7-Ways to Live a More Integrated Life

Do you think you can have work-life balance because of success?
Or can you have success because of work-life balance?


Many have a clear boundary that separates work and personal life because they don't want the two to overlap. Perhaps work is too stressful and leaves them feeling anxious, tired and angry. Or it’s just such a complicated industry that it’s not worth discussing at the dinner table if they can even get there on time with no distractions. Too much pressure from customers, clients, patients or our leaders leave us feeling, perhaps, a little lost inside or worried. This is the age that we live in. We are always connected, and the expectations of always being available weigh on us, especially as an entrepreneur. After all, we have this insatiable need to be running our business  24/7 (or give an appearance that we are.)

When I was running my agency, in the evenings I was simultaneously answering to client emails, while editing eBooks, cooking dinner, prepping lunches and trying to be present with my kids - oh, and husband. This meant that everything was completed at a mediocre level at best. I was always rushing to get it done, as opposed to getting it right. In the long run, this added more time to my workload, exponentially made tasks more impossible to complete and left my family with pretty crappy meals (sorry guys!)

Where work stops and family life begins is a very blurred line these days. I’ll sometimes catch my clients craving a late afternoon martini on a Monday to help calm their mind before switching to parent-mode. The morning rush is hyper-caffeinated, while the evening hours are less than sober. So what’s the deal?

It doesn’t have to be this way.

In an article posted on the Harvard Business Review, Author Stew Friedman said that leaders find “ways to integrate the different parts of their lives to reinforce and enhance each other.” Be real, be whole, be innovative.  As Friedman explains, being real means to act with authenticity by uncovering and acting on what’s important to you. Being whole is to act with integrity by realizing how all facets of your life co-exist and affect each other. To be innovative is the ultimate outcome in realizing your ideal life (I have a section on this in the Couples Quarterly Retreat Playbook) and in experimenting with how to modulate a life that helps fulfill your purpose and aligns with your values.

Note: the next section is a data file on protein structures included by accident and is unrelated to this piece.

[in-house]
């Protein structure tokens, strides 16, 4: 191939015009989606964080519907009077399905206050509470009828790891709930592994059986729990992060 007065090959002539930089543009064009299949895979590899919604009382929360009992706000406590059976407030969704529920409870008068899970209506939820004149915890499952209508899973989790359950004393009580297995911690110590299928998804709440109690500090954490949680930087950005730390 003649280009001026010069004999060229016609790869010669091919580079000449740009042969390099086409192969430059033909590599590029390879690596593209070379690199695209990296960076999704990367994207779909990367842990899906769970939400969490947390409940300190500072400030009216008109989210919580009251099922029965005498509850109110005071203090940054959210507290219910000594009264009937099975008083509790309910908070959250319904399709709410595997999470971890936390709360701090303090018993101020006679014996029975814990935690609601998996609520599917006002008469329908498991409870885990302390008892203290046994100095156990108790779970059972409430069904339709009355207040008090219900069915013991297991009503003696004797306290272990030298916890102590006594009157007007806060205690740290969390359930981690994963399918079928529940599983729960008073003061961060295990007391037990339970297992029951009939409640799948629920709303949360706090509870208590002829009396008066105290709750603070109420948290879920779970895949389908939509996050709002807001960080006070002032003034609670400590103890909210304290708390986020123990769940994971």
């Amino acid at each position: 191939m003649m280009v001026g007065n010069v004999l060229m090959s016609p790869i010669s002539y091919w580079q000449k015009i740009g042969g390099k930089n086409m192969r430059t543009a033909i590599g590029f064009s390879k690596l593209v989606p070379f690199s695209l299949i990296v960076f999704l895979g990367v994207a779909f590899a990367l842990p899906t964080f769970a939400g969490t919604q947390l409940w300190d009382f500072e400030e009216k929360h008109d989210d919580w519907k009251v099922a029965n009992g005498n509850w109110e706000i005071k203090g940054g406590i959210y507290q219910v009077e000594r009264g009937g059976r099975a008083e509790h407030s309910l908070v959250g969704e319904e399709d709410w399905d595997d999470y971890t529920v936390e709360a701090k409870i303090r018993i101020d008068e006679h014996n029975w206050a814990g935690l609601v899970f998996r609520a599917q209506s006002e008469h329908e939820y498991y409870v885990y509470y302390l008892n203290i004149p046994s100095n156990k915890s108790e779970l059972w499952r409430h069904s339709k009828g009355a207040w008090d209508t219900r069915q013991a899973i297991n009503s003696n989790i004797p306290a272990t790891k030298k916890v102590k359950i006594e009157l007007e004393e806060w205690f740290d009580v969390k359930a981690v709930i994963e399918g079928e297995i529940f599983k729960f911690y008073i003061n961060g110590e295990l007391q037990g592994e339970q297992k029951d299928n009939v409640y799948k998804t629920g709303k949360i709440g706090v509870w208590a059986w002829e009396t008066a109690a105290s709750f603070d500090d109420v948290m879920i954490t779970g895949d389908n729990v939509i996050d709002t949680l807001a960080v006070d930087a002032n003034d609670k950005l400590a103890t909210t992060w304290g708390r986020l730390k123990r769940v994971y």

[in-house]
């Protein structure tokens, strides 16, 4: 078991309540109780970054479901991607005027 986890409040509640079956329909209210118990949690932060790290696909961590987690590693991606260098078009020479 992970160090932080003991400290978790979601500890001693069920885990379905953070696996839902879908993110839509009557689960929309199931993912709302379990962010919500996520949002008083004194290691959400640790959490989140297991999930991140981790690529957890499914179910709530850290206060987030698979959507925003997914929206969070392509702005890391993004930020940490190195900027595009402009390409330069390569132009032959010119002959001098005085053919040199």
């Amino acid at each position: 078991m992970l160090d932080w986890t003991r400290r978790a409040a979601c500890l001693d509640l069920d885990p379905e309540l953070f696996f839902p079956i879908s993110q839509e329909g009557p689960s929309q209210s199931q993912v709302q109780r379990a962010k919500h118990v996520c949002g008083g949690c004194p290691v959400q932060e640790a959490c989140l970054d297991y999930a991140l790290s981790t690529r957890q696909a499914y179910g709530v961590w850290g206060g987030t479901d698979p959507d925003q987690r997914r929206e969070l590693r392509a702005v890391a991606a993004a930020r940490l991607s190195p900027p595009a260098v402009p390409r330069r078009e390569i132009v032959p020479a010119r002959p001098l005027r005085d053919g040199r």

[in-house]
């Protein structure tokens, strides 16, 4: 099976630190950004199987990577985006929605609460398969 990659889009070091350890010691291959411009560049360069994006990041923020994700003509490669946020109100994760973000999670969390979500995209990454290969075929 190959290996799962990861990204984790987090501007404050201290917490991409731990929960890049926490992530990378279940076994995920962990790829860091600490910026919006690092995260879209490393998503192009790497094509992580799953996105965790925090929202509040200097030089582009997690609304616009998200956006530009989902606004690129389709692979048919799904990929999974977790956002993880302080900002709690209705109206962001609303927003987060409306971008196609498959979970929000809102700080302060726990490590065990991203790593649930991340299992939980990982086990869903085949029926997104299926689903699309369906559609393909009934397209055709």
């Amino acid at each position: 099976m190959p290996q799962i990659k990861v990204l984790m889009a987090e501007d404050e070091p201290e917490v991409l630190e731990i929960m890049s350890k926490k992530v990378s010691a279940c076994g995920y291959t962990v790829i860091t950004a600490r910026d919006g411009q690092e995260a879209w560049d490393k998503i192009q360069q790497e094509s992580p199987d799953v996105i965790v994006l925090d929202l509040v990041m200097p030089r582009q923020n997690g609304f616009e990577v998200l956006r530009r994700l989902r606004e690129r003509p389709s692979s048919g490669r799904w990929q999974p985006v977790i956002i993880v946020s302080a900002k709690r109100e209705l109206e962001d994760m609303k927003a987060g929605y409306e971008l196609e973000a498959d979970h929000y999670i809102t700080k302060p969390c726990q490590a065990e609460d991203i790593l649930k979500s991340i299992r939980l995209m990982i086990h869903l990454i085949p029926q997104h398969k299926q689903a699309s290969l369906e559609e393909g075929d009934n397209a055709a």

You see, the “balance” in work-life balance is a myth. It is difficult to create a 50/50 split across all the important facets of your life.”It assumes that we must spend a certain portion of each week devoted in some equal measure to every item important in our life.” explains Ivan Misner an article in Entrepreneur. While there are some weeks that this is possible, it’s never guaranteed. As an entrepreneur, we are often diluted with business challenges or growing pains that take up both our mental and physical energy. It may take us away from our family life longer than we’d like. 

So what can we do about this? It’s about integrating the three main facets of your life; health, relationships and wealth, in a way that feels more harmonious and integrated then leaning to one side. It’s about setting boundaries around each facet to make sure that the integration is fully understood by your family. For example, yesterday my husband took an unscheduled phone call during our Sunday family time without asking all our permission. He quickly jumped on the call with enthusiasm to talk to his friend about some business ideas that just popped into his head. Ideas that were destined to help his buddy grow his business. Sure this call could have been scheduled during the week, but he felt like he had to make it then. I told him afterward that I was disappointed with how he managed his energy and he apologized. I told him how this could have been conducted better explaining  “All you had to do was ask us if it was ok that you make this call by letting us know how long you’ll be and the context of the conversation.” Some call it permission, I call it integration. It doesn’t matter that the call was made during a scheduled disconnected time. It matters that we didn’t set parameters around how and why we could break our own rules. An integrated life gives entrepreneurs permission to conduct meaningful conversations when the time is right or necessary so long as we set the boundaries around their use.